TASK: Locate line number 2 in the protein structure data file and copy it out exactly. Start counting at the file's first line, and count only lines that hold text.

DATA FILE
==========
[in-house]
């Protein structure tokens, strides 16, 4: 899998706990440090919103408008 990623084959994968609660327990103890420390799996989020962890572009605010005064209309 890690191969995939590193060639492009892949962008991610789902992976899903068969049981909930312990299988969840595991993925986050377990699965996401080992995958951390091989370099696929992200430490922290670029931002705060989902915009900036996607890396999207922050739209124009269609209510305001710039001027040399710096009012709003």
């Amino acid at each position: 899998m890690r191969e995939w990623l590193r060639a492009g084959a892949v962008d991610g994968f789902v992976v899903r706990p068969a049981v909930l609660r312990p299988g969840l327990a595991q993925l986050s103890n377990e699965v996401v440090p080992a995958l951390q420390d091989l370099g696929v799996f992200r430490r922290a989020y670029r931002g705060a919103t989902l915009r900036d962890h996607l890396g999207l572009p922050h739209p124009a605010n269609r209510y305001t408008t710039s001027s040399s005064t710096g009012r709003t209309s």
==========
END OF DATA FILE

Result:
């Protein structure tokens, strides 16, 4: 899998706990440090919103408008 990623084959994968609660327990103890420390799996989020962890572009605010005064209309 890690191969995939590193060639492009892949962008991610789902992976899903068969049981909930312990299988969840595991993925986050377990699965996401080992995958951390091989370099696929992200430490922290670029931002705060989902915009900036996607890396999207922050739209124009269609209510305001710039001027040399710096009012709003």